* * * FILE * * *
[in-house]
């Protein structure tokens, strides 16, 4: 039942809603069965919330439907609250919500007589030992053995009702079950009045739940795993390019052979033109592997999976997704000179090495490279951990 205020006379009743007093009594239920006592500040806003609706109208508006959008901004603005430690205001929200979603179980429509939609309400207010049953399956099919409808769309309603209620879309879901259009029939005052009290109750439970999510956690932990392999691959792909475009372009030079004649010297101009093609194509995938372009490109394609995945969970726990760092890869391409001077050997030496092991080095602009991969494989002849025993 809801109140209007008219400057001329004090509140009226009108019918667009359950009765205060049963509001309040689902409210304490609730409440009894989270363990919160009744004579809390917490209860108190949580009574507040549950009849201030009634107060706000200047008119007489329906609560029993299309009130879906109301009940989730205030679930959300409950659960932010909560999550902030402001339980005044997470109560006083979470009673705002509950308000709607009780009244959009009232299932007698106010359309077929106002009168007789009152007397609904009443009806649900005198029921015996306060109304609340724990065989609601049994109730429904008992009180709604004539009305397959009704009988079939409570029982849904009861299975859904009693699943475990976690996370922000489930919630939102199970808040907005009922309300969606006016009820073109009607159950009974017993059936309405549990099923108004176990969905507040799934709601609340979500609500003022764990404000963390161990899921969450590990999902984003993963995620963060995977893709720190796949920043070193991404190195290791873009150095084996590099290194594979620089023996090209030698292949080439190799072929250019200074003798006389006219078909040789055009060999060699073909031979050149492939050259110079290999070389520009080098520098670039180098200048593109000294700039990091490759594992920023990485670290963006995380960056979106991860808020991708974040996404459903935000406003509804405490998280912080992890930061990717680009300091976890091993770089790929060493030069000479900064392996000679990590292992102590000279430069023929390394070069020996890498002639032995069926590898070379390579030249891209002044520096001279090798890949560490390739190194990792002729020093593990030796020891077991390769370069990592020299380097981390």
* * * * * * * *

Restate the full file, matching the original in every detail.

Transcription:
[in-house]
């Protein structure tokens, strides 16, 4: 039942809603069965919330439907609250919500007589030992053995009702079950009045739940795993390019052979033109592997999976997704000179090495490279951990 205020006379009743007093009594239920006592500040806003609706109208508006959008901004603005430690205001929200979603179980429509939609309400207010049953399956099919409808769309309603209620879309879901259009029939005052009290109750439970999510956690932990392999691959792909475009372009030079004649010297101009093609194509995938372009490109394609995945969970726990760092890869391409001077050997030496092991080095602009991969494989002849025993 809801109140209007008219400057001329004090509140009226009108019918667009359950009765205060049963509001309040689902409210304490609730409440009894989270363990919160009744004579809390917490209860108190949580009574507040549950009849201030009634107060706000200047008119007489329906609560029993299309009130879906109301009940989730205030679930959300409950659960932010909560999550902030402001339980005044997470109560006083979470009673705002509950308000709607009780009244959009009232299932007698106010359309077929106002009168007789009152007397609904009443009806649900005198029921015996306060109304609340724990065989609601049994109730429904008992009180709604004539009305397959009704009988079939409570029982849904009861299975859904009693699943475990976690996370922000489930919630939102199970808040907005009922309300969606006016009820073109009607159950009974017993059936309405549990099923108004176990969905507040799934709601609340979500609500003022764990404000963390161990899921969450590990999902984003993963995620963060995977893709720190796949920043070193991404190195290791873009150095084996590099290194594979620089023996090209030698292949080439190799072929250019200074003798006389006219078909040789055009060999060699073909031979050149492939050259110079290999070389520009080098520098670039180098200048593109000294700039990091490759594992920023990485670290963006995380960056979106991860808020991708974040996404459903935000406003509804405490998280912080992890930061990717680009300091976890091993770089790929060493030069000479900064392996000679990590292992102590000279430069023929390394070069020996890498002639032995069926590898070379390579030249891209002044520096001279090798890949560490390739190194990792002729020093593990030796020891077991390769370069990592020299380097981390």